Here, f(x) is the probability to observe x given some MC sample with known mass and JES (or the background). The kernel function K is a normalized function that adds varying probability to a measurement at x depending on its distance from xi. The smoothing parameter h is a number that determines the width of the kernel. Larger values of h smooth out the density estimate, and smaller values of h keep most of the probability weight near xi. We use an adaptive method in which the value of h = h(f(x_i)). The peak of the distribution, we use smaller smoothing. In the tails of the distribution, where statistics are poor and we are sensitive to statistiacl fluctuation, we use a larger amount of smoothing. KDE can be expanded to two dimensions by multiplying together two kernels:
KDE 4 image

We apply this technique to obtain pdf for each Mtop, JES Monte Carlo sample that was generated as well as the background samples generated of different JES values.

Likelihood Fit

We minimize the extended likelihood with respect to the top mass, JES and signal and background expectation to obtain the measurement as well as statistical uncertainty. The form of the likelihood for subsample k is shown below.
where ns and nb are signal and background expectations and N is the number of events in the subsample, Ps is the signal probability density function and Pb is the background probability density function. Mtreco and Wjj are the reconstructed top quark mass and dijet mass of W boson. Γtop and ΔJES are the top width and jet enengy scale to be determined by this likelihood fit. nb0 is the a-priori background estimate and &sigmanb0 is the uncertainty on that estimate.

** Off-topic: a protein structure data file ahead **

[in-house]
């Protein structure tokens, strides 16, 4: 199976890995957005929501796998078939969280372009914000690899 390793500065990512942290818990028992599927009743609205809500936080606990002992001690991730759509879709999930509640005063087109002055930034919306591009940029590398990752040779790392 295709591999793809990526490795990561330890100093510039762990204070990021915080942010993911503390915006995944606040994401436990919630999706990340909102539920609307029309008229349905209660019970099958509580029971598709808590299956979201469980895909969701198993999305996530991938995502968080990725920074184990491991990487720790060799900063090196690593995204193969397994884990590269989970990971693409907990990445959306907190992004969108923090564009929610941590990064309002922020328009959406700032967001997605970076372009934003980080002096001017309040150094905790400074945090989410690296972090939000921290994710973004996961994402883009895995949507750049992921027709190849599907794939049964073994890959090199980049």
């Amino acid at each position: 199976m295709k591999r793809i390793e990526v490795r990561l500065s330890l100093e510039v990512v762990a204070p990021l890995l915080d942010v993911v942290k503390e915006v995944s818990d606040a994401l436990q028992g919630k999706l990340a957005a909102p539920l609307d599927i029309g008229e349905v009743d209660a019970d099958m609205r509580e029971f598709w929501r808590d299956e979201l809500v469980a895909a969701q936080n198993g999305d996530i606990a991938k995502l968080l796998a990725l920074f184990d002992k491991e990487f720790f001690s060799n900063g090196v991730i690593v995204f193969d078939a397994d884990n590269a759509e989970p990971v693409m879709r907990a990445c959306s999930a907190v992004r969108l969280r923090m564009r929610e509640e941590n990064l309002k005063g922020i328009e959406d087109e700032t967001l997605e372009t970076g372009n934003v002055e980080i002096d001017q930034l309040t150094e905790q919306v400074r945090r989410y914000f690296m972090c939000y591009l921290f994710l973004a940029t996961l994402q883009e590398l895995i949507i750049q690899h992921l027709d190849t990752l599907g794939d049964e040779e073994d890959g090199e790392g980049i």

Kernel density estimation allows only calculation of probability density function at the values of the top mass and jet energy scale where Monte-Carlo samples are available. To evaluate pdf at arbitrary Mtop for each event we use local polynomial smoothing. A fit to a quadratic polynomial will be performed using the values of PDF calculated using the KDE method. The points near the required value have a higher weight than points away from the required point. Deweighting is performed using a 'tricubic' function. Value of the quadratic fit at the required (Mtop,JES) point is used as the value of PDF.

Feldman-Cousins Construction

The key feature in constructing confidence intervals using Feldman-Cousins scheme is to define the ordering principle.
KDE 4 image
where Γinput is the input top width of the MC sample, and ΓBestFit is the measured top width of a Pseudo Experiment; χ2Input) is the χ2 value at input top width, while χ2BestFit) is the χ2 value at the best fit top width of this single Pseudo-Experiment. We use the minimization of negative log-likilihood fit to get the best fit value of measured top width, but suppose the likihood function to be in Gaussian regime, -2log(likelihood) should follow the χ2 distribution. Therefore in the above quation we simply choose
KDE 4 image